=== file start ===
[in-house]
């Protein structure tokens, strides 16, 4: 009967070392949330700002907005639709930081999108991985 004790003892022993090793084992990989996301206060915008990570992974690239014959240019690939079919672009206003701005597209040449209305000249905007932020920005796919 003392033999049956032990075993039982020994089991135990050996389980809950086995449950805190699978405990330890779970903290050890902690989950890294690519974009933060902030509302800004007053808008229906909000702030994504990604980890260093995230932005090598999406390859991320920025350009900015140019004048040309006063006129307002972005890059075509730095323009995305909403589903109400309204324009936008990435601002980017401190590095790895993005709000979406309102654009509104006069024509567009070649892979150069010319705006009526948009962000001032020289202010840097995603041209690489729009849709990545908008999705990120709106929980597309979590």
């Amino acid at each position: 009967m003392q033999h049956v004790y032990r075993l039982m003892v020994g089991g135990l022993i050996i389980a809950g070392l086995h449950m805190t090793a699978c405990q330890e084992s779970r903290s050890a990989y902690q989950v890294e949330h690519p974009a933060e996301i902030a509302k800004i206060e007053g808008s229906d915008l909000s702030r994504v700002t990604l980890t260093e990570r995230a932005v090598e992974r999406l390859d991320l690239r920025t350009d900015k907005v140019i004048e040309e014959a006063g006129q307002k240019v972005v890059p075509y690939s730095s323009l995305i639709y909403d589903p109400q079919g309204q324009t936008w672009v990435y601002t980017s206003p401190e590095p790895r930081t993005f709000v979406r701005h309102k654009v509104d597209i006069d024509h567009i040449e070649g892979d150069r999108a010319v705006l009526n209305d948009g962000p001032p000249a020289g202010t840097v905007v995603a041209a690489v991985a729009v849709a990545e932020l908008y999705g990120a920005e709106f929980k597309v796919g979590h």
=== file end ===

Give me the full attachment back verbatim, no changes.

[in-house]
């Protein structure tokens, strides 16, 4: 009967070392949330700002907005639709930081999108991985 004790003892022993090793084992990989996301206060915008990570992974690239014959240019690939079919672009206003701005597209040449209305000249905007932020920005796919 003392033999049956032990075993039982020994089991135990050996389980809950086995449950805190699978405990330890779970903290050890902690989950890294690519974009933060902030509302800004007053808008229906909000702030994504990604980890260093995230932005090598999406390859991320920025350009900015140019004048040309006063006129307002972005890059075509730095323009995305909403589903109400309204324009936008990435601002980017401190590095790895993005709000979406309102654009509104006069024509567009070649892979150069010319705006009526948009962000001032020289202010840097995603041209690489729009849709990545908008999705990120709106929980597309979590």
């Amino acid at each position: 009967m003392q033999h049956v004790y032990r075993l039982m003892v020994g089991g135990l022993i050996i389980a809950g070392l086995h449950m805190t090793a699978c405990q330890e084992s779970r903290s050890a990989y902690q989950v890294e949330h690519p974009a933060e996301i902030a509302k800004i206060e007053g808008s229906d915008l909000s702030r994504v700002t990604l980890t260093e990570r995230a932005v090598e992974r999406l390859d991320l690239r920025t350009d900015k907005v140019i004048e040309e014959a006063g006129q307002k240019v972005v890059p075509y690939s730095s323009l995305i639709y909403d589903p109400q079919g309204q324009t936008w672009v990435y601002t980017s206003p401190e590095p790895r930081t993005f709000v979406r701005h309102k654009v509104d597209i006069d024509h567009i040449e070649g892979d150069r999108a010319v705006l009526n209305d948009g962000p001032p000249a020289g202010t840097v905007v995603a041209a690489v991985a729009v849709a990545e932020l908008y999705g990120a920005e709106f929980k597309v796919g979590h």